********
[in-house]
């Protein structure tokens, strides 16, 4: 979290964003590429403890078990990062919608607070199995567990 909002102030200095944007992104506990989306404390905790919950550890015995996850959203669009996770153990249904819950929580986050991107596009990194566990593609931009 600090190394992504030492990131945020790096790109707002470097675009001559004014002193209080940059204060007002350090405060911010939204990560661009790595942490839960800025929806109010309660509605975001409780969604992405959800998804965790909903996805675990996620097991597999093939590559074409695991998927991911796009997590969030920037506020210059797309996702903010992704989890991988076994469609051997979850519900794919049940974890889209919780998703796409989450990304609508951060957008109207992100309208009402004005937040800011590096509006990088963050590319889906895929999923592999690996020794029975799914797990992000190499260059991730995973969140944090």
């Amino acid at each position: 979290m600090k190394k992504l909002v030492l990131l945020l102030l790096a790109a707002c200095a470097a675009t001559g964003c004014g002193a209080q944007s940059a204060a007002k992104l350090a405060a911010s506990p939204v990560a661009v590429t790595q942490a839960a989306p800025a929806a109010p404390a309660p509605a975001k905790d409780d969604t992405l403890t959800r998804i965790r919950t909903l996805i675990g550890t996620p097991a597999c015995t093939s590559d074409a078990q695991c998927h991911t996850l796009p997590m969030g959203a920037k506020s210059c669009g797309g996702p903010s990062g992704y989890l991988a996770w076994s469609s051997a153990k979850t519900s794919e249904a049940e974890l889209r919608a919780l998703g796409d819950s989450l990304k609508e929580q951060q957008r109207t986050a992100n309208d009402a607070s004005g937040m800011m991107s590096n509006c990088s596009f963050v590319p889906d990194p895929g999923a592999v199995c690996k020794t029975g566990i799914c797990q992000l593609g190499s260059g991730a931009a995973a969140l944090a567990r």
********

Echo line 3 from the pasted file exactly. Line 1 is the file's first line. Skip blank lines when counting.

């Amino acid at each position: 979290m600090k190394k992504l909002v030492l990131l945020l102030l790096a790109a707002c200095a470097a675009t001559g964003c004014g002193a209080q944007s940059a204060a007002k992104l350090a405060a911010s506990p939204v990560a661009v590429t790595q942490a839960a989306p800025a929806a109010p404390a309660p509605a975001k905790d409780d969604t992405l403890t959800r998804i965790r919950t909903l996805i675990g550890t996620p097991a597999c015995t093939s590559d074409a078990q695991c998927h991911t996850l796009p997590m969030g959203a920037k506020s210059c669009g797309g996702p903010s990062g992704y989890l991988a996770w076994s469609s051997a153990k979850t519900s794919e249904a049940e974890l889209r919608a919780l998703g796409d819950s989450l990304k609508e929580q951060q957008r109207t986050a992100n309208d009402a607070s004005g937040m800011m991107s590096n509006c990088s596009f963050v590319p889906d990194p895929g999923a592999v199995c690996k020794t029975g566990i799914c797990q992000l593609g190499s260059g991730a931009a995973a969140l944090a567990r």